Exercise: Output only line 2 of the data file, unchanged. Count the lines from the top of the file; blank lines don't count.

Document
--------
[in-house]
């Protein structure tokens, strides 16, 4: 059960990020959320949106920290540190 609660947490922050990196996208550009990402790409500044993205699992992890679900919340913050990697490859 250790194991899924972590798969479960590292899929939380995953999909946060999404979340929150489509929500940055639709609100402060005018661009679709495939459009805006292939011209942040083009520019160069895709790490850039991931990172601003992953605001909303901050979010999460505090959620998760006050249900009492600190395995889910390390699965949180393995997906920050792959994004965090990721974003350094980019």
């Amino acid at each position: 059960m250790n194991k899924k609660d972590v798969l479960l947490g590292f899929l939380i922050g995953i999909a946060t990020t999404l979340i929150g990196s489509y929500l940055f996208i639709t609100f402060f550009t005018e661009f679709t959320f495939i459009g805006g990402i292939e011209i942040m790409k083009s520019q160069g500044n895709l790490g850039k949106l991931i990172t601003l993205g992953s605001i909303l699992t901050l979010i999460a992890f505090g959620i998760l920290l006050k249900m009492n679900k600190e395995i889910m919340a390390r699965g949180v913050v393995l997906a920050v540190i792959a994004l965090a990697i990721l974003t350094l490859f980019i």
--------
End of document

């Protein structure tokens, strides 16, 4: 059960990020959320949106920290540190 609660947490922050990196996208550009990402790409500044993205699992992890679900919340913050990697490859 250790194991899924972590798969479960590292899929939380995953999909946060999404979340929150489509929500940055639709609100402060005018661009679709495939459009805006292939011209942040083009520019160069895709790490850039991931990172601003992953605001909303901050979010999460505090959620998760006050249900009492600190395995889910390390699965949180393995997906920050792959994004965090990721974003350094980019």